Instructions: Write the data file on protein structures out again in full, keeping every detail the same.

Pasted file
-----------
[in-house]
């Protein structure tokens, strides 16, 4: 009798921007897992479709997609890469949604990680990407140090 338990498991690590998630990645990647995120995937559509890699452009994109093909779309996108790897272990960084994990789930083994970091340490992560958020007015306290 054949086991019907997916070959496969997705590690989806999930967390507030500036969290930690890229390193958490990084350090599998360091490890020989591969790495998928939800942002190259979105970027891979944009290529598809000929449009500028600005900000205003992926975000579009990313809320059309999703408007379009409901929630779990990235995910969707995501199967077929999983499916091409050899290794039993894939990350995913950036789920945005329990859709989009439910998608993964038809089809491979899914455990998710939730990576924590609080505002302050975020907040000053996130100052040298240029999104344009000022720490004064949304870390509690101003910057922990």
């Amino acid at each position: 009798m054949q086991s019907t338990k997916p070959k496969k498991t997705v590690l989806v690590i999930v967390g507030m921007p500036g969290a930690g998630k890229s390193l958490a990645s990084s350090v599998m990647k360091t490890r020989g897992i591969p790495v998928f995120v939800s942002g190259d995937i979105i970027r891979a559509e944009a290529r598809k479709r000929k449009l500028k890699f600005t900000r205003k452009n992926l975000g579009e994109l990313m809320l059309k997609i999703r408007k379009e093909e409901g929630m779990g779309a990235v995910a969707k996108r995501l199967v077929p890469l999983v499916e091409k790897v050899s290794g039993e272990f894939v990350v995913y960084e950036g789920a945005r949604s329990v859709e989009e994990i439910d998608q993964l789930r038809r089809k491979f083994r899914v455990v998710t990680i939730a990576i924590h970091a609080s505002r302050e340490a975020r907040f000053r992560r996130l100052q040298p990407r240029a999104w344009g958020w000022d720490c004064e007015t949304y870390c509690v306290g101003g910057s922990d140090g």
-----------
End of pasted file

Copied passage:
[in-house]
């Protein structure tokens, strides 16, 4: 009798921007897992479709997609890469949604990680990407140090 338990498991690590998630990645990647995120995937559509890699452009994109093909779309996108790897272990960084994990789930083994970091340490992560958020007015306290 054949086991019907997916070959496969997705590690989806999930967390507030500036969290930690890229390193958490990084350090599998360091490890020989591969790495998928939800942002190259979105970027891979944009290529598809000929449009500028600005900000205003992926975000579009990313809320059309999703408007379009409901929630779990990235995910969707995501199967077929999983499916091409050899290794039993894939990350995913950036789920945005329990859709989009439910998608993964038809089809491979899914455990998710939730990576924590609080505002302050975020907040000053996130100052040298240029999104344009000022720490004064949304870390509690101003910057922990």
């Amino acid at each position: 009798m054949q086991s019907t338990k997916p070959k496969k498991t997705v590690l989806v690590i999930v967390g507030m921007p500036g969290a930690g998630k890229s390193l958490a990645s990084s350090v599998m990647k360091t490890r020989g897992i591969p790495v998928f995120v939800s942002g190259d995937i979105i970027r891979a559509e944009a290529r598809k479709r000929k449009l500028k890699f600005t900000r205003k452009n992926l975000g579009e994109l990313m809320l059309k997609i999703r408007k379009e093909e409901g929630m779990g779309a990235v995910a969707k996108r995501l199967v077929p890469l999983v499916e091409k790897v050899s290794g039993e272990f894939v990350v995913y960084e950036g789920a945005r949604s329990v859709e989009e994990i439910d998608q993964l789930r038809r089809k491979f083994r899914v455990v998710t990680i939730a990576i924590h970091a609080s505002r302050e340490a975020r907040f000053r992560r996130l100052q040298p990407r240029a999104w344009g958020w000022d720490c004064e007015t949304y870390c509690v306290g101003g910057s922990d140090g």